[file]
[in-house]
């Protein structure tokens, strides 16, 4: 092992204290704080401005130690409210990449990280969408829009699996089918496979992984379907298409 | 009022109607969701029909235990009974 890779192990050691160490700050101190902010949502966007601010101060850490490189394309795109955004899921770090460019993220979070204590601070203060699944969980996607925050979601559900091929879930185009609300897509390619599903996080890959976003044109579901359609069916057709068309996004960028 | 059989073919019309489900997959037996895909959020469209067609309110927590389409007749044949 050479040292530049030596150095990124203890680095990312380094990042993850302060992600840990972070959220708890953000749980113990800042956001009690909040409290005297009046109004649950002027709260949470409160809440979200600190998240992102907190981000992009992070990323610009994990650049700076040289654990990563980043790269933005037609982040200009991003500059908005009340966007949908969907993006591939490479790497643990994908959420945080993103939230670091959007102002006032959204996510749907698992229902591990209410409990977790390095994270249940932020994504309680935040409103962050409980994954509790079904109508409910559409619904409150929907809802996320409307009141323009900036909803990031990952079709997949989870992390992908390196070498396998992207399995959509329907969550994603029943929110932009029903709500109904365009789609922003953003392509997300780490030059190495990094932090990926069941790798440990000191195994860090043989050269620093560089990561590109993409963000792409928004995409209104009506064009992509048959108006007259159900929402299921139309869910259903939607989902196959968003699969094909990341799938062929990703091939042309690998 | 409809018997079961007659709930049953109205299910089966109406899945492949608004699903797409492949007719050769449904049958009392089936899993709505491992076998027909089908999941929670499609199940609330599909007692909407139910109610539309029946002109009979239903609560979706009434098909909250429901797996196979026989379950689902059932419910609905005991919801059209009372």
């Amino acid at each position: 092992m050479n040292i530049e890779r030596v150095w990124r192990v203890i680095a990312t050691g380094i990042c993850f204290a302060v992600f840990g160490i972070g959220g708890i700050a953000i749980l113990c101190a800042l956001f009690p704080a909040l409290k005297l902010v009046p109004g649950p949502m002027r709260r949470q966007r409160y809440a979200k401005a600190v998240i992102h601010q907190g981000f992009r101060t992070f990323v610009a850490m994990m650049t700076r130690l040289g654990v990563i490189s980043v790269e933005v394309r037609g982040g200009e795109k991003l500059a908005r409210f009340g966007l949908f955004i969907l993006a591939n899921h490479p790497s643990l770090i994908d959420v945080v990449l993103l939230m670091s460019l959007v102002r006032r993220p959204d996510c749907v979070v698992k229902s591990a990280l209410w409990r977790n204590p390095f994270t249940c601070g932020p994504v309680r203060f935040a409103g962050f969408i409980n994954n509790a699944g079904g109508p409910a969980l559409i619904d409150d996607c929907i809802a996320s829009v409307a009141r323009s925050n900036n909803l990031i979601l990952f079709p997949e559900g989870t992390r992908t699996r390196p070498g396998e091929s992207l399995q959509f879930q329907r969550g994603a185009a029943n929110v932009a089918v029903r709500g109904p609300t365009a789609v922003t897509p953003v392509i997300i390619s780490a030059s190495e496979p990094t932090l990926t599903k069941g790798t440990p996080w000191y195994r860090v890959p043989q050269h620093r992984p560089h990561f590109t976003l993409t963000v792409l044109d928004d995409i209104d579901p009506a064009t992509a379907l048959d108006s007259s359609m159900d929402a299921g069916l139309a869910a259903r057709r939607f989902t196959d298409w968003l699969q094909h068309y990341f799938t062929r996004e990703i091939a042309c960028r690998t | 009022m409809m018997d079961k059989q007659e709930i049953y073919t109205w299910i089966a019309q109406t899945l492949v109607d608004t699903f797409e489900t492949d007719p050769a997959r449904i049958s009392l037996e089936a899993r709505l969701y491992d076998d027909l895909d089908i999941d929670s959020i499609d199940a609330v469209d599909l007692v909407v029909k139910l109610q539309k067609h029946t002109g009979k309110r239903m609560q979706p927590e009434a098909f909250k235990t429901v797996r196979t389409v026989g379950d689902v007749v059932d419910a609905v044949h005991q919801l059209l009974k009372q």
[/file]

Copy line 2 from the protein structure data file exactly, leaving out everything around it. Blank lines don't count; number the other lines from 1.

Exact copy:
């Protein structure tokens, strides 16, 4: 092992204290704080401005130690409210990449990280969408829009699996089918496979992984379907298409 | 009022109607969701029909235990009974 890779192990050691160490700050101190902010949502966007601010101060850490490189394309795109955004899921770090460019993220979070204590601070203060699944969980996607925050979601559900091929879930185009609300897509390619599903996080890959976003044109579901359609069916057709068309996004960028 | 059989073919019309489900997959037996895909959020469209067609309110927590389409007749044949 050479040292530049030596150095990124203890680095990312380094990042993850302060992600840990972070959220708890953000749980113990800042956001009690909040409290005297009046109004649950002027709260949470409160809440979200600190998240992102907190981000992009992070990323610009994990650049700076040289654990990563980043790269933005037609982040200009991003500059908005009340966007949908969907993006591939490479790497643990994908959420945080993103939230670091959007102002006032959204996510749907698992229902591990209410409990977790390095994270249940932020994504309680935040409103962050409980994954509790079904109508409910559409619904409150929907809802996320409307009141323009900036909803990031990952079709997949989870992390992908390196070498396998992207399995959509329907969550994603029943929110932009029903709500109904365009789609922003953003392509997300780490030059190495990094932090990926069941790798440990000191195994860090043989050269620093560089990561590109993409963000792409928004995409209104009506064009992509048959108006007259159900929402299921139309869910259903939607989902196959968003699969094909990341799938062929990703091939042309690998 | 409809018997079961007659709930049953109205299910089966109406899945492949608004699903797409492949007719050769449904049958009392089936899993709505491992076998027909089908999941929670499609199940609330599909007692909407139910109610539309029946002109009979239903609560979706009434098909909250429901797996196979026989379950689902059932419910609905005991919801059209009372």